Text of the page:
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Showing content with the highest reputation on 06/18/2020 in all areas

  1. 3 points
    I don't mind the new green on the landing page of ni.com, but elsewhere on the site the new theme is a bit too much. I wanted to fix the near invisible links that @LogMAN ran into, but got a bit carried away: If anyone is interested in using the blue style, you can download it from here. Be warned it's not perfect, there's still lots of green bits on mouse over etc, but I find overall it makes the site much more readable. If blue isn't your thing, the primary color can be changed by setting the root --forrest-green color to something else.
  2. 1 point
  3. 1 point
    The worst, but really really rare case, would be for the tool to create damaged binary. But I'm doing a lot of checks to avoid that. And you already stumbled upon some of the checks: The tool does a lot of checks and raises exceptions if anything looks out of the ordinary. The exceptions are then captured and the block which raised them is exported as a binary file, without trying to make it XML. In case of VICD you'll actually always see this, as I didn't published parsing of the data. This means the VICD will just always stay as binary. If you want to be sure the data is identical to source, just go with: ./readRSRC.py -vv -x -i ./lv10/vi.lib/dex/DexPropertyNode.vi ./readRSRC.py -vv -c -m ./DexPropertyNode.xml cmp -l ./lv10/vi.lib/dex/DexPropertyNode.vi ./DexPropertyNode.vi In other words - export the file, then re-create the binary without changes, and compare both binaries. The tool checks whether it can re-create the checksum from your file - after all, it always tries to re-create identical data after export and import. Brute-force scan will happen only on damaged files - where the checksum doesn't match using the usual algorithm. The tool then assumes the issue is in salt. If the tool can't figure out how to re-create the salt used for password, it will export the salt into XML, and won't re-compute it when re-creating binary (unless you modify the XML to re-enable auto-computation). The tool will re-create everything correctly, if only you will modify it in exported form. I could add an option which would make it assume the input file is damaged, and skip that scan. Well, you could use the same code which handles "change password", only replace password work with your fun. But the way to rename blocks using my work model is: 1. Export VI to XML 2. Change the tag name in XML, for example replace "<CLIv>" and "</CLIv>" with "<LIvi>" and "</LIvi>". 3. Re-build the VI from XML Yes, block idents are just the tag names; they are only a bit modified to meet XML standard, ie. "#" are replaced by "sh" and "\0" codes are just skipped; but the tool will re-create the 4-char ident from tag name during import. I see. Yeah, there's no way around that.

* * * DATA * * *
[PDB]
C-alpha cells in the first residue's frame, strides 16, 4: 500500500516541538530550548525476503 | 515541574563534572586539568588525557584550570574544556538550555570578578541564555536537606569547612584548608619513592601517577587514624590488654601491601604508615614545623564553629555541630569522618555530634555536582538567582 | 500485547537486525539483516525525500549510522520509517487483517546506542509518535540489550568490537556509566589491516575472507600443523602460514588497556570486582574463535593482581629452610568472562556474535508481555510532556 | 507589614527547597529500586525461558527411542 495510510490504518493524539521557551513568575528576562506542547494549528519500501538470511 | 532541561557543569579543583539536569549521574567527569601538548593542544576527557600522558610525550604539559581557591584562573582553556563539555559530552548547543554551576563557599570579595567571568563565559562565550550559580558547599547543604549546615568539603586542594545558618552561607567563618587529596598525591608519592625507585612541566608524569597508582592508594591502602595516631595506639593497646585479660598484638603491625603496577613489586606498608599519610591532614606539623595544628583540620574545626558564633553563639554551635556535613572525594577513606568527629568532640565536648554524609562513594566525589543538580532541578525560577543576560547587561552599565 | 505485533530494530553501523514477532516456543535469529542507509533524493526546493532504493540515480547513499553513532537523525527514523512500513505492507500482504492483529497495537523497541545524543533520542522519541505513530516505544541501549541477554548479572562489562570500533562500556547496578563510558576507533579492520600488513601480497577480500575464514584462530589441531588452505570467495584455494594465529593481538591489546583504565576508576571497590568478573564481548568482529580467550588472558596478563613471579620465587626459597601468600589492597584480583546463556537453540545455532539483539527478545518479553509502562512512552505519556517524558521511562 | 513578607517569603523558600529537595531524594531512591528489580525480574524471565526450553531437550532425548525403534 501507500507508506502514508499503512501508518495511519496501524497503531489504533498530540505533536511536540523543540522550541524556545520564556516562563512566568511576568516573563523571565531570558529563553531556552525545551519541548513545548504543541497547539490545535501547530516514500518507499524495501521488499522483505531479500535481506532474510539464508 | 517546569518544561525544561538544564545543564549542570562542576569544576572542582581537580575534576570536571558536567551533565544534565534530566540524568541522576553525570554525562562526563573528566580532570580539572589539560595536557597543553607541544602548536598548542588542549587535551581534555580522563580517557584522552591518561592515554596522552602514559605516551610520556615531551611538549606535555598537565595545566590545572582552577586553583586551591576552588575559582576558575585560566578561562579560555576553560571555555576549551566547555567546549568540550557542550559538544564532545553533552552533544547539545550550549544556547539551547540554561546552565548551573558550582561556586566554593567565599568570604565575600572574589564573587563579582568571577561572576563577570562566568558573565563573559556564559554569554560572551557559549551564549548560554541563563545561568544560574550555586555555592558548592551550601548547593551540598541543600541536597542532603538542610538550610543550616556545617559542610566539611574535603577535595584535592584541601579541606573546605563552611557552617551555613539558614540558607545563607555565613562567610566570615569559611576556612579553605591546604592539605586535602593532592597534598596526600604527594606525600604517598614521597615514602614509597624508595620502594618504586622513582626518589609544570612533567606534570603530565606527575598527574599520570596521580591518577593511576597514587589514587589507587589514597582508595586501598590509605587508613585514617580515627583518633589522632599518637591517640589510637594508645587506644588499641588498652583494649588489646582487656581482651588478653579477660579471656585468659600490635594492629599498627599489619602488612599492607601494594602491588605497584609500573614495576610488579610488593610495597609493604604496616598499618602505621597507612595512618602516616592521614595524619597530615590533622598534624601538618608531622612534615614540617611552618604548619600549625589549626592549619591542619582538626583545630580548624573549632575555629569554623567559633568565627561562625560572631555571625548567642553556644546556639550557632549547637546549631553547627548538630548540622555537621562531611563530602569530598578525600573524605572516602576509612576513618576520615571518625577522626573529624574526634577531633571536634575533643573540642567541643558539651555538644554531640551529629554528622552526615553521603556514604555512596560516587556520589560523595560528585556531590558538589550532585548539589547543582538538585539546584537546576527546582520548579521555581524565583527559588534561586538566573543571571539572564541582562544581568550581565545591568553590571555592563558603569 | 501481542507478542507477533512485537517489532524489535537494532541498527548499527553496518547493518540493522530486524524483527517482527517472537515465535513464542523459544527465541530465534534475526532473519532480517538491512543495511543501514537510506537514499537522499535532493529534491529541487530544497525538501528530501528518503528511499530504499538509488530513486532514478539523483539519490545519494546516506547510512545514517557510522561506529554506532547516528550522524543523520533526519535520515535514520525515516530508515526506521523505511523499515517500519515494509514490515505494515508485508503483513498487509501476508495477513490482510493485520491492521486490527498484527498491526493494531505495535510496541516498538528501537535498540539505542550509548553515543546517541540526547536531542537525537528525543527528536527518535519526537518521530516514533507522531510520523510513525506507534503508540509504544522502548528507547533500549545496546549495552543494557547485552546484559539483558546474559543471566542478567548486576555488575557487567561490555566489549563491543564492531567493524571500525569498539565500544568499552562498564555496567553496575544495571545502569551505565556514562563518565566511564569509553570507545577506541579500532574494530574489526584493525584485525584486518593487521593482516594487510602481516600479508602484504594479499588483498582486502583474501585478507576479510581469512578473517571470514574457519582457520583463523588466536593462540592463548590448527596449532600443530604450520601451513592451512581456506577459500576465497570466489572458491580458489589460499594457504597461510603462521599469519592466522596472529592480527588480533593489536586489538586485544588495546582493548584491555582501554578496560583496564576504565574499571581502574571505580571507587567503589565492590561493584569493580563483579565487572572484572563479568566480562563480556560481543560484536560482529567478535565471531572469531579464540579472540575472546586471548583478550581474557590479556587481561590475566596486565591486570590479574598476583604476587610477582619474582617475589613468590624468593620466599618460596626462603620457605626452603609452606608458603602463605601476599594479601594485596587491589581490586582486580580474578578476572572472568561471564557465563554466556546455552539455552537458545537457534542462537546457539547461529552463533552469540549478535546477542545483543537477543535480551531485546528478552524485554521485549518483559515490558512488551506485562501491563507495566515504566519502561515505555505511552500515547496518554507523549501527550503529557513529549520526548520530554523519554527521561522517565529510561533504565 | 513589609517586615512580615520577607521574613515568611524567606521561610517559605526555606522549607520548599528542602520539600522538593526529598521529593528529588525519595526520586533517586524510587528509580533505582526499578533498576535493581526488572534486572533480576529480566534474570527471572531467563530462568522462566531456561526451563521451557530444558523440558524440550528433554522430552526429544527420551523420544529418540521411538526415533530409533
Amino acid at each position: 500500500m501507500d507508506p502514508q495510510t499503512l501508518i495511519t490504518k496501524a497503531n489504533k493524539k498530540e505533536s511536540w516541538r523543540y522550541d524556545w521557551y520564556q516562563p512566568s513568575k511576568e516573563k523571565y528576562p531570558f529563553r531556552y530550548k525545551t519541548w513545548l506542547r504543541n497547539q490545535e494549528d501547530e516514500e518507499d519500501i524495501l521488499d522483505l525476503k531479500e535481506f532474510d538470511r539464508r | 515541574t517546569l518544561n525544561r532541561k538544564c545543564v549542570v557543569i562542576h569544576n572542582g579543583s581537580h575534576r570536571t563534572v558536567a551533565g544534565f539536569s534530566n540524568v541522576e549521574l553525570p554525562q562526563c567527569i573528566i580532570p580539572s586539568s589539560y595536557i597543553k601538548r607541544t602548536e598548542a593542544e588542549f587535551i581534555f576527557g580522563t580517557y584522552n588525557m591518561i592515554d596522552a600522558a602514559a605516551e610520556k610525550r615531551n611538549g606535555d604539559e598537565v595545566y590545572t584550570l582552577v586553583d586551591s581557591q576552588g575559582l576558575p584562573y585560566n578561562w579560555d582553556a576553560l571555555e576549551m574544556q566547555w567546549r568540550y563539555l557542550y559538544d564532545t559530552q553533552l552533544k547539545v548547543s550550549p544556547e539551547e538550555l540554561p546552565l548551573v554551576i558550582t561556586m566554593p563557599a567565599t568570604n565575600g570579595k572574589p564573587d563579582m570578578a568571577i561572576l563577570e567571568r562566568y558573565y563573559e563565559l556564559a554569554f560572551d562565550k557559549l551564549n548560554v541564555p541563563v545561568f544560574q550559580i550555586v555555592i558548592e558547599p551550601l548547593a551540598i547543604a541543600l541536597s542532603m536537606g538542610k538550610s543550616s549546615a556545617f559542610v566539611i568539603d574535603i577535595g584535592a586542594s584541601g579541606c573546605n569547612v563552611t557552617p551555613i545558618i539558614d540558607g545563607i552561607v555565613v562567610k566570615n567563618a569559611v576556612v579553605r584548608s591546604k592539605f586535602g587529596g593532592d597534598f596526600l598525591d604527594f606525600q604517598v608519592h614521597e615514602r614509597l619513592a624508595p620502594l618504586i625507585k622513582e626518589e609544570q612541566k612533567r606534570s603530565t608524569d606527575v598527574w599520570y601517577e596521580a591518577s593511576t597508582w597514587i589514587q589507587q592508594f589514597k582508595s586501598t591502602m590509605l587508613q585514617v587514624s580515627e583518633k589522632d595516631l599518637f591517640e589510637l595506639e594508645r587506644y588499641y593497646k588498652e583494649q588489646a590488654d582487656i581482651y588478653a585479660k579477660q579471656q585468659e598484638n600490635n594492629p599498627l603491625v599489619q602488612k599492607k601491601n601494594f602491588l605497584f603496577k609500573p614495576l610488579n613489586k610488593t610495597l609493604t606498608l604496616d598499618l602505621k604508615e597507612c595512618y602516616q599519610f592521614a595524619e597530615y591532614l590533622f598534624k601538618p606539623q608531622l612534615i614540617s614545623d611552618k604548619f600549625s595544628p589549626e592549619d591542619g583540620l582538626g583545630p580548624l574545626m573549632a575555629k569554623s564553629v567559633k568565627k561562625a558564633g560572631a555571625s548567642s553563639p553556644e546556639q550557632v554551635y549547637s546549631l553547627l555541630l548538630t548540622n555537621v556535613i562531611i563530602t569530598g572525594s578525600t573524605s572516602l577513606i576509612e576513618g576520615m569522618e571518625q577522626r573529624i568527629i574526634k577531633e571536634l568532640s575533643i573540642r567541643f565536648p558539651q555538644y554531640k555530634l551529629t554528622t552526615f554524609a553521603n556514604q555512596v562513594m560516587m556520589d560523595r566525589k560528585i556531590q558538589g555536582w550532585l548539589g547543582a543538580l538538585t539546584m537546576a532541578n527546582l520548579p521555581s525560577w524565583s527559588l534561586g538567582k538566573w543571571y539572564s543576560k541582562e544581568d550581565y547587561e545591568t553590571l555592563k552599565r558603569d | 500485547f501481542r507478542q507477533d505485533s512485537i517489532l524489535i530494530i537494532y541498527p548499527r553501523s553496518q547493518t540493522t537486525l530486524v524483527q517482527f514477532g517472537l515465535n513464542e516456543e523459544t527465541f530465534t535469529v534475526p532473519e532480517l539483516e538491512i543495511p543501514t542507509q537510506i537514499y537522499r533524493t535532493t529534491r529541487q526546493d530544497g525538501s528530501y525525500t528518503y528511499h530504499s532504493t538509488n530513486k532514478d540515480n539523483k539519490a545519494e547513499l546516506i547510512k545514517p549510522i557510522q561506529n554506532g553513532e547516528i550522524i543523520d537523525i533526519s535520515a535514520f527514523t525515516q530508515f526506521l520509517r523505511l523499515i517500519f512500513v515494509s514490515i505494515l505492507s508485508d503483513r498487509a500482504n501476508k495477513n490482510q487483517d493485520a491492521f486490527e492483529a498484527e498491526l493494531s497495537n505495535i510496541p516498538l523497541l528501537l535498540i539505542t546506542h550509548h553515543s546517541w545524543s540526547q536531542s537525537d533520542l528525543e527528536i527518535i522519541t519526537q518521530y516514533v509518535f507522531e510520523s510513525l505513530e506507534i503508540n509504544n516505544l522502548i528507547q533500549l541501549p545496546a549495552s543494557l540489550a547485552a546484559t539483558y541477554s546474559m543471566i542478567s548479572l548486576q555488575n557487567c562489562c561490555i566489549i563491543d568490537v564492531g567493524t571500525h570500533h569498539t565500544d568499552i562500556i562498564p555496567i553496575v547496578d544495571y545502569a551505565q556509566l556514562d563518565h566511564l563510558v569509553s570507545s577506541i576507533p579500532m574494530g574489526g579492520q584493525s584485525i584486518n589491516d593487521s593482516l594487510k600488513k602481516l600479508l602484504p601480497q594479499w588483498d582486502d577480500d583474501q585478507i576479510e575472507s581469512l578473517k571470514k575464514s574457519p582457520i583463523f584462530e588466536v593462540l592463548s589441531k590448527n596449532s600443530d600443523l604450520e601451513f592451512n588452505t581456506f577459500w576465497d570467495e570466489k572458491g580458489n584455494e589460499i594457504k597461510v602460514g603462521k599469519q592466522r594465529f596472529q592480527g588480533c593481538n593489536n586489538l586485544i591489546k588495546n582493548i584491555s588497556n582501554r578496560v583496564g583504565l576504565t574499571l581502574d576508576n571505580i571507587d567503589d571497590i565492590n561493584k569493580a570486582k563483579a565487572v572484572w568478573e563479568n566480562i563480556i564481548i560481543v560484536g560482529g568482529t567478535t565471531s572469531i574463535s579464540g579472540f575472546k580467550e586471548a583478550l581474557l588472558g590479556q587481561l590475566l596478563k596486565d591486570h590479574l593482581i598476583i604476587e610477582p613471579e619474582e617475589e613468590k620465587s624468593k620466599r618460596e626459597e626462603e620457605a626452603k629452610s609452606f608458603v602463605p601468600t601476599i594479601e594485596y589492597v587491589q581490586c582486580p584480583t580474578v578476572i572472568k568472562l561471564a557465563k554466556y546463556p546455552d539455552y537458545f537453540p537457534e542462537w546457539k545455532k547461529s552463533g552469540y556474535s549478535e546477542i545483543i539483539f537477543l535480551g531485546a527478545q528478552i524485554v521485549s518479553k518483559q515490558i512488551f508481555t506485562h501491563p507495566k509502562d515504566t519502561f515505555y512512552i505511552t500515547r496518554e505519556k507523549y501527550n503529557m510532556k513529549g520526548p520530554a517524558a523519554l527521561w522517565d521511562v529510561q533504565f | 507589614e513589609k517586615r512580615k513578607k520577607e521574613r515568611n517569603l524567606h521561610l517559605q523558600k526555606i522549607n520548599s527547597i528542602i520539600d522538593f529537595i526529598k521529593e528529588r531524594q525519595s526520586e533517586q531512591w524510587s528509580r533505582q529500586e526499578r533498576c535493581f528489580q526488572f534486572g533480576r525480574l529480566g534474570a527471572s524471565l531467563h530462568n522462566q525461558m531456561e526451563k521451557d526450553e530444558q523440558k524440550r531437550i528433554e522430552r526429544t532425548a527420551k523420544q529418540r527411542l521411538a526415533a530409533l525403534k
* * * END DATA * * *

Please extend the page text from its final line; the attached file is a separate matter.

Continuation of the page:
4. 1 point
    It is growing on me too (with exceptions mentioned before). It actually feels refreshing in some sense, which is probably what they intended. It seems to me that they have totally forgotten about their existing customers. I actually haven't received any invitation, message or notification from NI about any of this (did anyone?). We are the ones that are most excited to use their products now and that doesn't seem to be worth anything. We are also the ones who are passionate about sharing our knowledge and excitement with the next generation of engineers. VIWeek, LAVA, LabVIEW Wiki, OpenG, the Idea Exchange and many more initiatives are prime examples of this. It is very easy for excitement to turn in to frustration if you don't know what is coming next. Don't get me wrong, I'm a strong supporter of NI, LabVIEW and anything that comes with it and I sincerely hope that I can continue to do so for the next decades. I'm just frustrated that so many exciting new things are "dumped" in a way that make me feel left out.
  5. 1 point
    It is uncommon enough to do the job -- truly unique is hard to do with the limits imposed on modern logos. Color: The folks who study this said that the blue was a color used all over the place in corporate logos; the green is much rarer. There's really only a handful of colors that are available for corporate logos: red and blue are the big dogs, then green/purple/orange. And black. Yellow doesn't have enough contrast -- as we constantly prove trying to put the LV logo on things, so it has to be boxed into stuff. Yes, you pick a shade of those colors, but your logo will be bucketed anyway -- Hulu, TechCrunch, and NI have very different greens, but it's all just "green" when evaluating uniqueness. What that means is, yeah, you can argue about particular shades, but it's hard to actually be unique, so it is all about finding a not-as-common color for your industry. Green works for NI. Symbol: The logo has to be renderable recognizably down to absurdly small sizes, which limits how many places you can put the logo before you end up with a smudge -- which happened to the blue eagle a lot. Something that is easily represented by vectors scales a lot better. The eagle was a distinctly USA symbol in some places -- sometimes a pro, sometimes a con. Or it was recognized as something else. The new logo isn't a representation of anything, so it doesn't accidentally pick up cultural baggage. Is it wild and unique? No. Generally, modern multinational logos cannot afford to be splashy like the old LabVIEW logo was -- too many colors limits where you can use it, and too many graphics limits its scale. But it'll be recognizable. That's the goal more than anything. And it represents a break from the past, and there was a fair amount in that presentation that was different than the Dr. T era. Most of it good, some of it aspirational. We'll see how it goes.


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